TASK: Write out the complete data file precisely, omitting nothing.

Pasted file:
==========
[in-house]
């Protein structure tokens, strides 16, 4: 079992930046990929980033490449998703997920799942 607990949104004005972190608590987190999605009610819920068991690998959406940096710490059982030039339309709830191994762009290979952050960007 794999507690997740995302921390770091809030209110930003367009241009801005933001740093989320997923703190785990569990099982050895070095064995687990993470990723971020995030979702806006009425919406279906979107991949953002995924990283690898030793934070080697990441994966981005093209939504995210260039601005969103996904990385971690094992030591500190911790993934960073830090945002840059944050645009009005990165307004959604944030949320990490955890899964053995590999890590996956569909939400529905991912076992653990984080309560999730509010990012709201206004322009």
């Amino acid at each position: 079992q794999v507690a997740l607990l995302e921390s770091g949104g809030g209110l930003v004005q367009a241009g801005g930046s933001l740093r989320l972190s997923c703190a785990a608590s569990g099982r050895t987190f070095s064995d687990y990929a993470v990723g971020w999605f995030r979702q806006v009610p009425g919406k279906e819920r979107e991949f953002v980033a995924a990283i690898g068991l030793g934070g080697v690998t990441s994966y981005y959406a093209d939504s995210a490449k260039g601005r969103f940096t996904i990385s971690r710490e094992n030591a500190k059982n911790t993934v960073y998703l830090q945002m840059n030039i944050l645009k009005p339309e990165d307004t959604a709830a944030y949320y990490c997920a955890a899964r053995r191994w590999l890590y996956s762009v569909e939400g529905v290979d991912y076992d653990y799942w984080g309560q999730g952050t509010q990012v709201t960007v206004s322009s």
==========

[in-house]
């Protein structure tokens, strides 16, 4: 079992930046990929980033490449998703997920799942 607990949104004005972190608590987190999605009610819920068991690998959406940096710490059982030039339309709830191994762009290979952050960007 794999507690997740995302921390770091809030209110930003367009241009801005933001740093989320997923703190785990569990099982050895070095064995687990993470990723971020995030979702806006009425919406279906979107991949953002995924990283690898030793934070080697990441994966981005093209939504995210260039601005969103996904990385971690094992030591500190911790993934960073830090945002840059944050645009009005990165307004959604944030949320990490955890899964053995590999890590996956569909939400529905991912076992653990984080309560999730509010990012709201206004322009």
């Amino acid at each position: 079992q794999v507690a997740l607990l995302e921390s770091g949104g809030g209110l930003v004005q367009a241009g801005g930046s933001l740093r989320l972190s997923c703190a785990a608590s569990g099982r050895t987190f070095s064995d687990y990929a993470v990723g971020w999605f995030r979702q806006v009610p009425g919406k279906e819920r979107e991949f953002v980033a995924a990283i690898g068991l030793g934070g080697v690998t990441s994966y981005y959406a093209d939504s995210a490449k260039g601005r969103f940096t996904i990385s971690r710490e094992n030591a500190k059982n911790t993934v960073y998703l830090q945002m840059n030039i944050l645009k009005p339309e990165d307004t959604a709830a944030y949320y990490c997920a955890a899964r053995r191994w590999l890590y996956s762009v569909e939400g529905v290979d991912y076992d653990y799942w984080g309560q999730g952050t509010q990012v709201t960007v206004s322009s």